On Thursday, the Census Bureau will release the data used to draw congressional and state legislative district lines, kicking off a nationwide scramble to draw new lines in time for next year’s midterm elections.
The data, which is based on a once-a-decade survey conducted last year, is expected to show that minorities have been the sole drivers of population growth in the United States over the last decade. It will show how the racial makeup and voting-age populations have changed over the last ten years on a neighborhood level.
It arrives more than four months late, after some states’ deadlines for implementing new maps have already passed.
“What we’re expecting with the delay is that a number of states are going to run into issues with deadlines that they have for the redistricting process,” said Adam Podowitz-Thomas, the senior legal strategist for the Princeton Gerrymandering Project and the Princeton Electoral Innovation Lab.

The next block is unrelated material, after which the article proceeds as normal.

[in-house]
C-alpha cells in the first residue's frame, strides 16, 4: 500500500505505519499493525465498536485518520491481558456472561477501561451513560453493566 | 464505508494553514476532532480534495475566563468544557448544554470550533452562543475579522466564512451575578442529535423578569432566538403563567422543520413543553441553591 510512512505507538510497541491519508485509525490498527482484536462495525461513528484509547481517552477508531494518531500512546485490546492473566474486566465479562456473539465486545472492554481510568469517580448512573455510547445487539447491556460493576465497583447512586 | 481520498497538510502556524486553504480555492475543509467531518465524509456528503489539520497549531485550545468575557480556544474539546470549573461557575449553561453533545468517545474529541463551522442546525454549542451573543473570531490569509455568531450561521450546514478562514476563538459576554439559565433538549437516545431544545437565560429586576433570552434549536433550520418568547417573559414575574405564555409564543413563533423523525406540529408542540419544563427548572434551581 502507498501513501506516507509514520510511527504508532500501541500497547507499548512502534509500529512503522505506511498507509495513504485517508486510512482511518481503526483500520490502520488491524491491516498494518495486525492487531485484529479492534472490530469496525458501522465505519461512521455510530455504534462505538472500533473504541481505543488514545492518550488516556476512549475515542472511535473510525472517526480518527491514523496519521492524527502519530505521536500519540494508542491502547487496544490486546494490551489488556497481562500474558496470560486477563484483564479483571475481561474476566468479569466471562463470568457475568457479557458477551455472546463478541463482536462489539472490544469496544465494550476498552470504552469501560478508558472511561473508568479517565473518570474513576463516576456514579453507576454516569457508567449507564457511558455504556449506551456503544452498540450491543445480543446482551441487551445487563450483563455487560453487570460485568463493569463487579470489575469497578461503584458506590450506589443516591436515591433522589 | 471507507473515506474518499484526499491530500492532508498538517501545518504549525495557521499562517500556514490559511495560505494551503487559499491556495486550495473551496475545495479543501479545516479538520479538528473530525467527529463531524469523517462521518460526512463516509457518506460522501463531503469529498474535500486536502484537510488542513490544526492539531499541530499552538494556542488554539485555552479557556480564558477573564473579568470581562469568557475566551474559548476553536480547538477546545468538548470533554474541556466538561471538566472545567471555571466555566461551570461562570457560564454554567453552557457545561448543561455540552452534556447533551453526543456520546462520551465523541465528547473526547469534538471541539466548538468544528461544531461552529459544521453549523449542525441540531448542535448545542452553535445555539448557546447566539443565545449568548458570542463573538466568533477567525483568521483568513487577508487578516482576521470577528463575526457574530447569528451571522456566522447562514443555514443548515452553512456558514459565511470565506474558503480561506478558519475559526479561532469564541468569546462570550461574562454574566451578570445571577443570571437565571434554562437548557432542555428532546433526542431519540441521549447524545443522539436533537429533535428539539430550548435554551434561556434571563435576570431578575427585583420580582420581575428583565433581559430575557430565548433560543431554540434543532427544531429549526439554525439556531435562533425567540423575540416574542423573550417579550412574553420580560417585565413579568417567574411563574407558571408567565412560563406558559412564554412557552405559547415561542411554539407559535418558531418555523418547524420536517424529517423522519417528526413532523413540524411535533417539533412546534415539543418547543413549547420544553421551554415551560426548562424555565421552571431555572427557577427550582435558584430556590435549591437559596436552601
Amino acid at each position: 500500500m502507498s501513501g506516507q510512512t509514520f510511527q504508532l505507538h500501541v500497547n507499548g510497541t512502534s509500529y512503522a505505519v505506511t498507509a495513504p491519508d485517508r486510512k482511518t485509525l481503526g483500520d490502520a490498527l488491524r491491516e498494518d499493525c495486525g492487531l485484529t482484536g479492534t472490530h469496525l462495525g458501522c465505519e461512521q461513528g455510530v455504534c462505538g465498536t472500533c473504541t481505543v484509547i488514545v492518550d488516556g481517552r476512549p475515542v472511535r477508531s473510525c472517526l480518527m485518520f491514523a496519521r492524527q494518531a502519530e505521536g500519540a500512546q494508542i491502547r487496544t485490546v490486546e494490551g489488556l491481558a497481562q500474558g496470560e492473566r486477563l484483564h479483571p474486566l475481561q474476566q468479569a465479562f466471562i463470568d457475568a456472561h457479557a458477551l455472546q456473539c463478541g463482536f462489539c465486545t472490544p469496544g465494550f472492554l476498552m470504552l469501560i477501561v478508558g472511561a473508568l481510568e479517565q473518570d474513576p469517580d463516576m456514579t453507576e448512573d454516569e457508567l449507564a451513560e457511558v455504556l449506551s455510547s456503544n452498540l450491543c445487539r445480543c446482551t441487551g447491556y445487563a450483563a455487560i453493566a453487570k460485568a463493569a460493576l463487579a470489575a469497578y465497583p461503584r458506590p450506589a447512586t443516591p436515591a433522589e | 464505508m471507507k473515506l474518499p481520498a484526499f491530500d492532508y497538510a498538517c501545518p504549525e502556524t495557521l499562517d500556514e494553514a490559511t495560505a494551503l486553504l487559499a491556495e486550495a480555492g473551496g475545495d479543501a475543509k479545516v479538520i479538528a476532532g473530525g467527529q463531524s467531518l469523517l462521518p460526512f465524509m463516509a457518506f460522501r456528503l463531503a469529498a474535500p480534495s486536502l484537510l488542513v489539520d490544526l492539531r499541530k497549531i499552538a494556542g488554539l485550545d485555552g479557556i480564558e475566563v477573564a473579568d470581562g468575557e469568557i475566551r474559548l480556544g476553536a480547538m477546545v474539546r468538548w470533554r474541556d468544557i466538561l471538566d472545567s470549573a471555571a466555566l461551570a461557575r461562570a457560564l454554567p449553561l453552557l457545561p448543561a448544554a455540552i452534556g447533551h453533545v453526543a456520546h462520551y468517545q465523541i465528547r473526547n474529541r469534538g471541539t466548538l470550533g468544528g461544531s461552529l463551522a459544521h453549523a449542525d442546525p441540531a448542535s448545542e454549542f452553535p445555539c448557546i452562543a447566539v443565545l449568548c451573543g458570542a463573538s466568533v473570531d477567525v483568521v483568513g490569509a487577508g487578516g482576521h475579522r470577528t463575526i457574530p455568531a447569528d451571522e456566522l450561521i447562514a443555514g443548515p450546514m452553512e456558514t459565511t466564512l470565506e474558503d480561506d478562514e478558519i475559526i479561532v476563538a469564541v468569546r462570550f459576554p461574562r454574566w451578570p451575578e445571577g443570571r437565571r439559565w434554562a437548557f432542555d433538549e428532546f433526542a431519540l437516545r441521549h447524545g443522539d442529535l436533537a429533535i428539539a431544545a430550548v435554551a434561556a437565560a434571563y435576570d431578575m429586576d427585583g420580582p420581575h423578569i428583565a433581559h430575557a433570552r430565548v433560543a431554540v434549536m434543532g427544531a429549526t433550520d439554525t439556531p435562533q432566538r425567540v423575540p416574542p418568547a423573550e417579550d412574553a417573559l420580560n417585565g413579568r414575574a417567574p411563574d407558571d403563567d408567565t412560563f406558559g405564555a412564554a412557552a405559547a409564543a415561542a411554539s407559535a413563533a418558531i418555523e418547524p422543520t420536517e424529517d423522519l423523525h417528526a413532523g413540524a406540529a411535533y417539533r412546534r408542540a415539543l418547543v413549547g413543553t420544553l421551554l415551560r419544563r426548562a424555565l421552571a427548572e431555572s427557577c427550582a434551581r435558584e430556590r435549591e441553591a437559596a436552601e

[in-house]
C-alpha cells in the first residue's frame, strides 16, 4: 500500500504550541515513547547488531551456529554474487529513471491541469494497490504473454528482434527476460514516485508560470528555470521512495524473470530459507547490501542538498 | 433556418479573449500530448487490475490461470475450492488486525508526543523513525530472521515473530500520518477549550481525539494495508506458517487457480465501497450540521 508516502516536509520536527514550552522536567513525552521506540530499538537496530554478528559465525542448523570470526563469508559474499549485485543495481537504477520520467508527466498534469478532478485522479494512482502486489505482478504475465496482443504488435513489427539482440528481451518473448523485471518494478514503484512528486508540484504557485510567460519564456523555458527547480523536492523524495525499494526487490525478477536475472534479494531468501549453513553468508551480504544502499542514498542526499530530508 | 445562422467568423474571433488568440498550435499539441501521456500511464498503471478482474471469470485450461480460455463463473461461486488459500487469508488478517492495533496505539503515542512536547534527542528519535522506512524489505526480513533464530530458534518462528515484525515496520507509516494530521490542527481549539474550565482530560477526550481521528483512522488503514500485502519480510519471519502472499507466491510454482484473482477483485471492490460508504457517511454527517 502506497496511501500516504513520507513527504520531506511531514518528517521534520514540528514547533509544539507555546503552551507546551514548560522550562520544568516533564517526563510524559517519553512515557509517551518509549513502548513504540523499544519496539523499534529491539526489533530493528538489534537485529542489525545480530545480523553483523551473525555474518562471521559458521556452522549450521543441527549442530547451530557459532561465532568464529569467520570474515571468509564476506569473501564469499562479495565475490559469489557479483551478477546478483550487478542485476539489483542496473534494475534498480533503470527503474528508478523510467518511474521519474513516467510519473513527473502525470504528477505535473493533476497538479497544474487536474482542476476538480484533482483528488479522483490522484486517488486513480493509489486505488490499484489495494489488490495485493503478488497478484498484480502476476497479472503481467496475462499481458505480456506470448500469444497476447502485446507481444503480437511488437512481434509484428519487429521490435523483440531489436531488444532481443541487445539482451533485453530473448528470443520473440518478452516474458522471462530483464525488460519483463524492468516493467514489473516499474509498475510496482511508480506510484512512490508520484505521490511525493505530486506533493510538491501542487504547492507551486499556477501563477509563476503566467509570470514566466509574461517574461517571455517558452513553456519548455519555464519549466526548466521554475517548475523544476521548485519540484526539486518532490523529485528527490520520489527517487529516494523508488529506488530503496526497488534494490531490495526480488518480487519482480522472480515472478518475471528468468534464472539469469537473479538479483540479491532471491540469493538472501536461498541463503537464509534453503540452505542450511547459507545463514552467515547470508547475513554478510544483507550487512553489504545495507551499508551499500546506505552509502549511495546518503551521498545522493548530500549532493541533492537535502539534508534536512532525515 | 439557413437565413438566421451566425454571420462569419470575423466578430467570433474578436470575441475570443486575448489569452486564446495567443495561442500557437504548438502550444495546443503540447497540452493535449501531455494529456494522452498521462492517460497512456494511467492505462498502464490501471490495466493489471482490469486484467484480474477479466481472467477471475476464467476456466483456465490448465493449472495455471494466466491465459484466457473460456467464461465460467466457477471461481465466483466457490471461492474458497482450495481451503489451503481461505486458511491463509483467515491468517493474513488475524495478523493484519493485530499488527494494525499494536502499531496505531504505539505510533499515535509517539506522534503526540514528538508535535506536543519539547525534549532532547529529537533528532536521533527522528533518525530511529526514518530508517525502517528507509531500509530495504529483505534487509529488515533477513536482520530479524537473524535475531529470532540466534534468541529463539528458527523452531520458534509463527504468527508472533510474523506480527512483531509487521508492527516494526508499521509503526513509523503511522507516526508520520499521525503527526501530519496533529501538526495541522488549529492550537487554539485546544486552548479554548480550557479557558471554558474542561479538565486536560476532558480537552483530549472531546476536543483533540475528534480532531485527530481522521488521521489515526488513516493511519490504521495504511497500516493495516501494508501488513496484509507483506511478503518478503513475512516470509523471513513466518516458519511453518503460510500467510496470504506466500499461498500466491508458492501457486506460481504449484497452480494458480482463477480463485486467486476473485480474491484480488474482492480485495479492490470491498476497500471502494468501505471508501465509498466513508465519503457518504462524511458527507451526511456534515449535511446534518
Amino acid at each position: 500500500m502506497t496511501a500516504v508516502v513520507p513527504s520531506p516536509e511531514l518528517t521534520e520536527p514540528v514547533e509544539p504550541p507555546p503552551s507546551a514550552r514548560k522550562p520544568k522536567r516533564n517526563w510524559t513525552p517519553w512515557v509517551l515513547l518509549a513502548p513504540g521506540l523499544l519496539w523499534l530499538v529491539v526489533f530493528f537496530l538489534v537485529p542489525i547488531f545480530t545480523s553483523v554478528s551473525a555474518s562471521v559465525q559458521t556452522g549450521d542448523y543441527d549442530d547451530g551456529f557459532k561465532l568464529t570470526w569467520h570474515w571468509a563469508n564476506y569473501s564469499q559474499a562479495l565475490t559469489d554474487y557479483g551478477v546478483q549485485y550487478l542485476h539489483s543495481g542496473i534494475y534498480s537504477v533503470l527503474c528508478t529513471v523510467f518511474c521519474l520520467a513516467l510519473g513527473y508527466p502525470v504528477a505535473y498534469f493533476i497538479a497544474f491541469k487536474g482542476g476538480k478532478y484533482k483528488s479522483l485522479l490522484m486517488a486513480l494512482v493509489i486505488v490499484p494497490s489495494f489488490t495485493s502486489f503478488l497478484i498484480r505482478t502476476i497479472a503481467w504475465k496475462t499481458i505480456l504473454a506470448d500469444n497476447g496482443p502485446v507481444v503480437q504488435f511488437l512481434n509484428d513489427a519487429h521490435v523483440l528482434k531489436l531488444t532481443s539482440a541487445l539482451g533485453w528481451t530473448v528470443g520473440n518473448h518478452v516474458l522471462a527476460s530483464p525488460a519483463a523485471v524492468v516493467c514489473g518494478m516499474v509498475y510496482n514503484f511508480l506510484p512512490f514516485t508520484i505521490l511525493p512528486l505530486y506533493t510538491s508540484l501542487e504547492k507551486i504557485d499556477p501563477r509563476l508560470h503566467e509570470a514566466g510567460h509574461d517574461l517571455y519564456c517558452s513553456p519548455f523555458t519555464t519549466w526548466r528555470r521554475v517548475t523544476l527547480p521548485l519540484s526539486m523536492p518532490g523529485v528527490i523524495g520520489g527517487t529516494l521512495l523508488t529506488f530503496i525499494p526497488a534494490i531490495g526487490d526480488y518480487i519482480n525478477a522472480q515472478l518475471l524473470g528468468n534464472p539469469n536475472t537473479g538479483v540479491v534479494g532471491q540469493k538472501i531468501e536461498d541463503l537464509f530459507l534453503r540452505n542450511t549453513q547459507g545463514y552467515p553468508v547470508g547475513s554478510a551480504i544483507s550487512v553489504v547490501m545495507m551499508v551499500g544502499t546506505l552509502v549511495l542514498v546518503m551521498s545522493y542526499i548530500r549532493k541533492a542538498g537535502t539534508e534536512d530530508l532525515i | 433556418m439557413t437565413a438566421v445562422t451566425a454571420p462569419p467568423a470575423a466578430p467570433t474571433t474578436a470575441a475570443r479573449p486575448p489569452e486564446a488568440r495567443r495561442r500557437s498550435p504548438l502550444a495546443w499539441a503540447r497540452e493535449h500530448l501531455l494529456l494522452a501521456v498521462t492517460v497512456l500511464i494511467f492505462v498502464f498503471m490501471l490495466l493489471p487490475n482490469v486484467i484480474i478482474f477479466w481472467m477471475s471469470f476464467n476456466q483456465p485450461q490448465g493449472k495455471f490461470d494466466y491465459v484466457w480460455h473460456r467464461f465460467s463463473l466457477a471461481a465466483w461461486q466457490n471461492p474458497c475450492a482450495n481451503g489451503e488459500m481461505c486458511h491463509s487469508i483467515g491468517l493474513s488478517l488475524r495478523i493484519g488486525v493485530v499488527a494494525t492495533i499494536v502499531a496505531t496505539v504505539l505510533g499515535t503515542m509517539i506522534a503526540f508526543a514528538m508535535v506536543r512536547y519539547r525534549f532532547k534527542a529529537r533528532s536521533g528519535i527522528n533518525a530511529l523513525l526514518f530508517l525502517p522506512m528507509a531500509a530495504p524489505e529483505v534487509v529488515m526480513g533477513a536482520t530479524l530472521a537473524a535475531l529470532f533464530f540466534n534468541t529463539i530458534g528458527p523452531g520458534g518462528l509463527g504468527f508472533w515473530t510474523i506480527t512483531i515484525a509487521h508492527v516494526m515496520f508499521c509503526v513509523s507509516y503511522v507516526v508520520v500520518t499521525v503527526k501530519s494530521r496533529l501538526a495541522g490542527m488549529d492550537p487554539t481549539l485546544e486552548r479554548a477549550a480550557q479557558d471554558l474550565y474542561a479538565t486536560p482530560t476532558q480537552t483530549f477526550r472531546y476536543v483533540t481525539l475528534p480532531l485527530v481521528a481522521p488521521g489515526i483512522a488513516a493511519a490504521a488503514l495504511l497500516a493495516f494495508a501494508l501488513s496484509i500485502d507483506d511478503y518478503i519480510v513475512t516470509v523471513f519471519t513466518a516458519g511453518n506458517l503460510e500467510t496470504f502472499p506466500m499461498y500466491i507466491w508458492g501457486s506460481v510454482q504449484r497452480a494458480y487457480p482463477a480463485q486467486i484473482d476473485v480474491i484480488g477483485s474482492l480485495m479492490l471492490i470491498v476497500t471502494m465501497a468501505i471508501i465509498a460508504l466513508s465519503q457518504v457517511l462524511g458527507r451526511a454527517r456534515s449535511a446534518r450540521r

Some states are approaching or have already missed constitutional or statutory deadlines, which were set in the hopes that the Census Bureau would deliver the necessary data on time.
Independent panels in Colorado have already produced draft maps, which will be finalized by October 1. Iowa and Ohio, for example, have even less time than the rest of the country. Many state legislatures will need to hold special sessions focused on redistricting this fall, a task that they would normally handle during their regular sessions in the spring.
Virginia and New Jersey, which are holding state legislative elections in November, are using their current maps rather than the new ones that would have been in place by now.
Officials from the Census Bureau released data in April showing which states would gain and lose seats.
Texas gained two seats in the House, bringing its total to 38, second only to California’s 52. Florida, which will gain a seat, bringing its House total to 28, has the third-highest total. North Carolina, Oregon, Colorado, and Montana are all gaining seats in the House of Representatives.
Traditional battlegrounds Michigan, Pennsylvania, and Ohio, as well as Democratic strongholds California, New York, and Illinois, as well as West Virginia, each lost one seat.
The more detailed neighborhood-level data that legislatures and redistricting commissions require to draft maps with precise boundaries for congressional and state legislative districts will be released on Thursday.